Why quantum computers will pose a security problem
Marian Margraf, holder of Bundesdruckerei’s endowed professorship at Freie Universität Berlin, and his students are currently conducting research into quantum computer resistant encryption methods. He explains in our interview why this is an important topic for everyone, why time is of the essence and why quantum computers pose a threat to data security.
The search for quantum computer resistant encryption methods
Mr. Margraf, what’s so special about quantum computers?
Marian Margraf: In simple terms, classical computers calculate with zeros and ones whereas quantum computers use quantum mechanical states. They are physically entangled and can overlap. The advantage of this is that certain calculations can be performed much faster than with a classic PC. This means that large amounts of data, such as that generated in the age of ‘big data’, can be processed quickly. But there are also disadvantages: We now have a security problem.
In what way?
Marian Margraf: Interest in quantum computers has increased significantly in recent years. Many solvent interest groups, like Google or Alibaba, are conducting research and investing a lot of money. Experts estimate that this development will make quantum computers so powerful in about ten to fifteen years that they will be able to break the encryption methods used today.
This will have several consequences: This means problems for today's products – for instance, security hardware for VPN or security chips where conventional encryption methods are used. After all, today's processes will have to be used for a few more years before better alternatives become available. If these products are long-lived and if the predictions that quantum computers will break today's encryption processes in ten to fifteen years are correct, then security could become difficult.
In addition, the NSA already stores many data connections, which could then be decrypted retrospectively. If we want to make sure that the communications that we assume to be secure today will still be secure in ten to fifteen years' time, we do in fact need new encryption methods today. So, you could say: We need to hurry.
Why is it difficult to solve this problem?
Marian Margraf: Today’s cryptoalgorithms are broken down into symmetric and asymmetric methods. Quantum computers can weaken symmetrical procedures. This could be prevented by doubling the current key length. This is much more difficult with asymmetric procedures which cannot be saved simply be increasing the key length.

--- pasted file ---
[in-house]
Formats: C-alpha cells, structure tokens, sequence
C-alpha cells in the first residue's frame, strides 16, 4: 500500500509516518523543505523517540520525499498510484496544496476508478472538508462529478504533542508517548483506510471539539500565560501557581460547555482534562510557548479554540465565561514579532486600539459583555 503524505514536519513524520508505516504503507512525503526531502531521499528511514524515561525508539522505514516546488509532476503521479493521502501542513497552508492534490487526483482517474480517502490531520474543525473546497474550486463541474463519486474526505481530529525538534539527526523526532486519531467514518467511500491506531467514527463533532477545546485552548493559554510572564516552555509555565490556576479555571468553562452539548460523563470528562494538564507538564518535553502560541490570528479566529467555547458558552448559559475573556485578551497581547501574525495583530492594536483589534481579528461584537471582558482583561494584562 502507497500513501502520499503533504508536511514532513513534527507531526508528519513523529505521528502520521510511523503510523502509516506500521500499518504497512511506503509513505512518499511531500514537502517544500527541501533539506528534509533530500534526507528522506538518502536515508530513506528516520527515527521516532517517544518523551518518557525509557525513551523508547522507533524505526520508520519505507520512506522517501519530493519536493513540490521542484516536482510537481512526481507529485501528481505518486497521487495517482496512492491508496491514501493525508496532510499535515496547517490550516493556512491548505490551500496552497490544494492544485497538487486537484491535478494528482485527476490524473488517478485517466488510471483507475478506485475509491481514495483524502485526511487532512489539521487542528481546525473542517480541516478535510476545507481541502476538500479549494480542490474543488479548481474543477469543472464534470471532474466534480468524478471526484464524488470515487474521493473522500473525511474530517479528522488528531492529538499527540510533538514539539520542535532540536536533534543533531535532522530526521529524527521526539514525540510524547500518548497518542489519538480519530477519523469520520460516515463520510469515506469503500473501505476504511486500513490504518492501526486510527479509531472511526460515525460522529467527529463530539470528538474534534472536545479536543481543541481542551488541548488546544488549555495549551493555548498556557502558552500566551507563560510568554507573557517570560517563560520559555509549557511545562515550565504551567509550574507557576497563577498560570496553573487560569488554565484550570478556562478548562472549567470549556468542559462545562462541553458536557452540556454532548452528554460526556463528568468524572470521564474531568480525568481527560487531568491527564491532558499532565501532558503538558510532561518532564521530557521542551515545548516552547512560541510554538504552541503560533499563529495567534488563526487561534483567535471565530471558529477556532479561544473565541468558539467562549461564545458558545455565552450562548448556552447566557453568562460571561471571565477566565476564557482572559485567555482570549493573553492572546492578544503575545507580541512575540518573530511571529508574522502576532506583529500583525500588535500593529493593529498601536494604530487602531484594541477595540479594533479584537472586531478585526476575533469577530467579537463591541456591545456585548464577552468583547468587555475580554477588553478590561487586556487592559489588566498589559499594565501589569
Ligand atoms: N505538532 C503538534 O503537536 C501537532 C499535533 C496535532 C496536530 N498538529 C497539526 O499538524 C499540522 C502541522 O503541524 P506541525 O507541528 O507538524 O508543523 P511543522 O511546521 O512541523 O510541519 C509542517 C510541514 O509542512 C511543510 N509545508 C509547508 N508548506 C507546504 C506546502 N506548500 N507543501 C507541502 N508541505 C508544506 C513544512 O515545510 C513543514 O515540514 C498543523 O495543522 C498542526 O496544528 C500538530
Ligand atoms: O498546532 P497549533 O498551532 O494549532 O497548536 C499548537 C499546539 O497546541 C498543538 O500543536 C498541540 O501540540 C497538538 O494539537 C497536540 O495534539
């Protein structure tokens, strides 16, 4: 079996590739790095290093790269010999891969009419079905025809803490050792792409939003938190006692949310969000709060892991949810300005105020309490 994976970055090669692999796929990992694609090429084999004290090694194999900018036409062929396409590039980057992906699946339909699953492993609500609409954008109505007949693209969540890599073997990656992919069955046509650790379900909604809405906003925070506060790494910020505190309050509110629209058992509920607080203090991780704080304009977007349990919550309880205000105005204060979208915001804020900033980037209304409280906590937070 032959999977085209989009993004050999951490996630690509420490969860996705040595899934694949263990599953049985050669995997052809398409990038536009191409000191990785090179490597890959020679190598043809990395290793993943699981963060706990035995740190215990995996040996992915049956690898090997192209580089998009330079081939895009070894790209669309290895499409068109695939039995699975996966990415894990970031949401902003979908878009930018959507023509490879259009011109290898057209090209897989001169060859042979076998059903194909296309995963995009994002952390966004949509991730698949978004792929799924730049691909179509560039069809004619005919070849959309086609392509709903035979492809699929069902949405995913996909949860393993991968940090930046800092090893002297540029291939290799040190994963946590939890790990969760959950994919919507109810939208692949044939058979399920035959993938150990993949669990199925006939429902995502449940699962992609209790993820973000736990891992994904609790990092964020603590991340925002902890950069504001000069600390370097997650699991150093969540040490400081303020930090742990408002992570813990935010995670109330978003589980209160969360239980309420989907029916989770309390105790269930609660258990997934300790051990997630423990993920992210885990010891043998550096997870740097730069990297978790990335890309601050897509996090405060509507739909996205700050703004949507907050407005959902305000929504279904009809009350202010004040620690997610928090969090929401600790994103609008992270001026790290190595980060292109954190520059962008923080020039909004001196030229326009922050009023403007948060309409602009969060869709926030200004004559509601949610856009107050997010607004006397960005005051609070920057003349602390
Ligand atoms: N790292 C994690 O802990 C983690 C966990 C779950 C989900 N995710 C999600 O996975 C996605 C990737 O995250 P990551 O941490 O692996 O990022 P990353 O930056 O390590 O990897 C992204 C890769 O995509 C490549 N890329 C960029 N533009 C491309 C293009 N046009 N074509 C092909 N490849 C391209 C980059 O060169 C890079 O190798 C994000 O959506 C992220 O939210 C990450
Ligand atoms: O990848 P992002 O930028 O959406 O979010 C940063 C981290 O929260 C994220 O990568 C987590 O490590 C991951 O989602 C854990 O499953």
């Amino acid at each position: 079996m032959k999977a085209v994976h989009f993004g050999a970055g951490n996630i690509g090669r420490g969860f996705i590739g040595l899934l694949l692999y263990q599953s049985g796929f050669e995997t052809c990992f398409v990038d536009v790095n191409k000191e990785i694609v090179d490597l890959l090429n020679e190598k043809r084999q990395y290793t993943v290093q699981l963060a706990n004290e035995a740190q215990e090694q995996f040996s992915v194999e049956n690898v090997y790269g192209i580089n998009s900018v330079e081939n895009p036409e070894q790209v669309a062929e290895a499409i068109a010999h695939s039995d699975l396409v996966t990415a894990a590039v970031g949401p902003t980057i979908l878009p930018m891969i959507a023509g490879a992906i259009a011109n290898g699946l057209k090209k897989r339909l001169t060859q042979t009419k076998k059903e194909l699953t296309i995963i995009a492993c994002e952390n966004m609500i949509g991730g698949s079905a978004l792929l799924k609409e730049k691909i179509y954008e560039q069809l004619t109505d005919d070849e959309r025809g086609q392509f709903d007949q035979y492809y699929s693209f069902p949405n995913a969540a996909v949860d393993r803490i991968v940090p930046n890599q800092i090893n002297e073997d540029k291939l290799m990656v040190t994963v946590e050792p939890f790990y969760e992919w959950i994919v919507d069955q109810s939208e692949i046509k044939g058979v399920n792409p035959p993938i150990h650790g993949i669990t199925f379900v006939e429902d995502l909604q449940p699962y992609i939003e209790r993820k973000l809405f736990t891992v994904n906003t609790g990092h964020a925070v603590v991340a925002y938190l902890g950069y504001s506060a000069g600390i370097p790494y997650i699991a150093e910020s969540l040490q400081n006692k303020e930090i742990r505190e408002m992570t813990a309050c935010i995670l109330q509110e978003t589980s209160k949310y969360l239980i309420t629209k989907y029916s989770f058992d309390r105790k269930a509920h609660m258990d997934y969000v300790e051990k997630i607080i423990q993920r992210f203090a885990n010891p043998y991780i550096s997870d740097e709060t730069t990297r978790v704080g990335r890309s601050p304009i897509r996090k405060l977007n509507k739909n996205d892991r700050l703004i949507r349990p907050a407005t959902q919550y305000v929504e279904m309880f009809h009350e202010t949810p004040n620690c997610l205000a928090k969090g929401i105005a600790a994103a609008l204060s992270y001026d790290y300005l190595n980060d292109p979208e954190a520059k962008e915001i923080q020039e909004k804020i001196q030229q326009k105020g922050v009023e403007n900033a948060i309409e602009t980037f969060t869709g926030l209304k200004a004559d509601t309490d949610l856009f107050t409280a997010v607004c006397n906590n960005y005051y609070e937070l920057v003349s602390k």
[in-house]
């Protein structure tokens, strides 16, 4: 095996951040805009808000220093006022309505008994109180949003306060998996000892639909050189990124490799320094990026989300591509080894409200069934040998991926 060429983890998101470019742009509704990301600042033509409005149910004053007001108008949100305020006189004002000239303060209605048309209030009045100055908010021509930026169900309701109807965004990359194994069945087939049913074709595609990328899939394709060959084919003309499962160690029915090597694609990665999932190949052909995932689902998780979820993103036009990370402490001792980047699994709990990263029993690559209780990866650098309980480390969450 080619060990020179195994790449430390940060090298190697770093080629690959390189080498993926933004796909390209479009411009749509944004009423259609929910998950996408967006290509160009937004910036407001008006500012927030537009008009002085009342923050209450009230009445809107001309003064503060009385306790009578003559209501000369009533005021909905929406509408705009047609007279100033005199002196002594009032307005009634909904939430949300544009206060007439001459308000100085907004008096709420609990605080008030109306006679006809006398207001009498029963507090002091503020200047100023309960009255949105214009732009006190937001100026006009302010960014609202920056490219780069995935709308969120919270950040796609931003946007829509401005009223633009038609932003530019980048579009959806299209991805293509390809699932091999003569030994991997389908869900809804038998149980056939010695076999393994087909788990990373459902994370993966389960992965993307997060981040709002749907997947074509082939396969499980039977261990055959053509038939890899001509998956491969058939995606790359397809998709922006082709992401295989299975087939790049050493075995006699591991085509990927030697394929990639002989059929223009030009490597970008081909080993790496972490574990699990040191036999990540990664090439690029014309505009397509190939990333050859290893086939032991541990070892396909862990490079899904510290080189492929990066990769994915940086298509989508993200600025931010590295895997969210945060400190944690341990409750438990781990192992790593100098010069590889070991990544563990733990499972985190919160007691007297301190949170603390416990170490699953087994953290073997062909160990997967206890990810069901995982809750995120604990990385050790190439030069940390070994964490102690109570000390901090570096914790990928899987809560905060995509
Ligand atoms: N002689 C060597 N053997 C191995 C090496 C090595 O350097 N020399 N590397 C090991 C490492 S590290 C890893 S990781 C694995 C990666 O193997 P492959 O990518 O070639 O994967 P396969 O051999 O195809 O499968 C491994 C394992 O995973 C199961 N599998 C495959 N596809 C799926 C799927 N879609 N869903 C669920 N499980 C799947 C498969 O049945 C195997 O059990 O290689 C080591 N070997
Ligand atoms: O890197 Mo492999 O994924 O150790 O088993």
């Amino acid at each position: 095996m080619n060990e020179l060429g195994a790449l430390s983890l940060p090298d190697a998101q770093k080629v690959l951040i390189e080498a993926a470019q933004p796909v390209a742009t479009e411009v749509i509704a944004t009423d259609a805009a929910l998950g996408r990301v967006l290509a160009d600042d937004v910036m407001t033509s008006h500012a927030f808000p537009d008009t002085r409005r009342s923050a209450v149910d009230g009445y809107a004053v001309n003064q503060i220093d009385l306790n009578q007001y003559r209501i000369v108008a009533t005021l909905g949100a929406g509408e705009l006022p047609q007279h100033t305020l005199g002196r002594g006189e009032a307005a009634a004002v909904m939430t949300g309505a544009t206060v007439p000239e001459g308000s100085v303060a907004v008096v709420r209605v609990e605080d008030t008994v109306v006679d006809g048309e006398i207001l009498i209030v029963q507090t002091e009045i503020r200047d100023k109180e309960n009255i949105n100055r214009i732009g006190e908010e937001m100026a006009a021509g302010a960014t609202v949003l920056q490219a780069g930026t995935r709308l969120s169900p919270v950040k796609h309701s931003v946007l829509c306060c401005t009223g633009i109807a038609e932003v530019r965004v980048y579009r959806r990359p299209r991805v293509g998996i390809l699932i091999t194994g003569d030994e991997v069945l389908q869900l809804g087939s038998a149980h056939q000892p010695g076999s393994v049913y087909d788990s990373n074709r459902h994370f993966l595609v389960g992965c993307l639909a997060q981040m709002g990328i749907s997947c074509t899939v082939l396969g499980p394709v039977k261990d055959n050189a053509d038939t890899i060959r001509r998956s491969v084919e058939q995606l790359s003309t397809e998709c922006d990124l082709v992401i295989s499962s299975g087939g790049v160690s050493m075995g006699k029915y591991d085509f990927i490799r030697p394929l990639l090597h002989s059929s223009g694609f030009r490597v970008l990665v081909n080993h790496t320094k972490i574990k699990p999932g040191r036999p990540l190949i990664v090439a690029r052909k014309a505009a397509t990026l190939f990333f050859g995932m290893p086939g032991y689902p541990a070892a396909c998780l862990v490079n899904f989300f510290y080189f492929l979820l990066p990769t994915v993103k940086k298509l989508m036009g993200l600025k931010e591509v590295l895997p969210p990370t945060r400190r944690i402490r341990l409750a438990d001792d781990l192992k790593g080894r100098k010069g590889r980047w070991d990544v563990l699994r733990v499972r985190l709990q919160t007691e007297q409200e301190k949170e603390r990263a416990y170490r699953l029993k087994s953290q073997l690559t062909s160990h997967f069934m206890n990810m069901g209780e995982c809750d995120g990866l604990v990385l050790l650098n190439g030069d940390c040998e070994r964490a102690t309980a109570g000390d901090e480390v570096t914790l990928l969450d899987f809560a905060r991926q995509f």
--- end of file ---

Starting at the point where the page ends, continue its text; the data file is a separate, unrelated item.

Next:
What will have to happen instead?
Marian Margraf: If we want to encrypt communications securely in the future and keep the content secret, we must look for new methods. Two aspects need to be considered here: For one thing, is the new method really resistant to the cryptoanalytical algorithms that can be implemented efficiently on quantum computers? Secondly, we have to find out whether the new procedure is also resistant to classical attacks.
What exactly are you working on?
Marian Margraf: We examine new cryptographic techniques that are proposed to us and we try to find attacks against them. A cryptographic procedure is considered to be practically secure if it resists all known attacks. This means we not only have to work hard, we also have to be very creative.
Professor Margraf, thank you very much for taking the time to talk to us.
Professor Dr. Marian Margraf
Marian Margraf is a Professor at the Institute of Computer Science at the Department of Mathematics and Computer Science at Freie Universität Berlin. He studied mathematics in Kiel. After completing his doctorate he first worked as a cryptologist in the Federal Office for Information Security (BS) and was responsible for introducing the German ID card from 2008 to 2012 at the Federal Ministry of the Interior. In 2014, he received the endowment professorship ‘ID Management Working Group’ of Bundesdruckerei at FU Berlin. He has also been head of the Secure Systems Engineering Dept. of Fraunhofer Institute AISEC since 2017.
Professor Dr. Marian Margraf, Professor at Freie Universität Berlin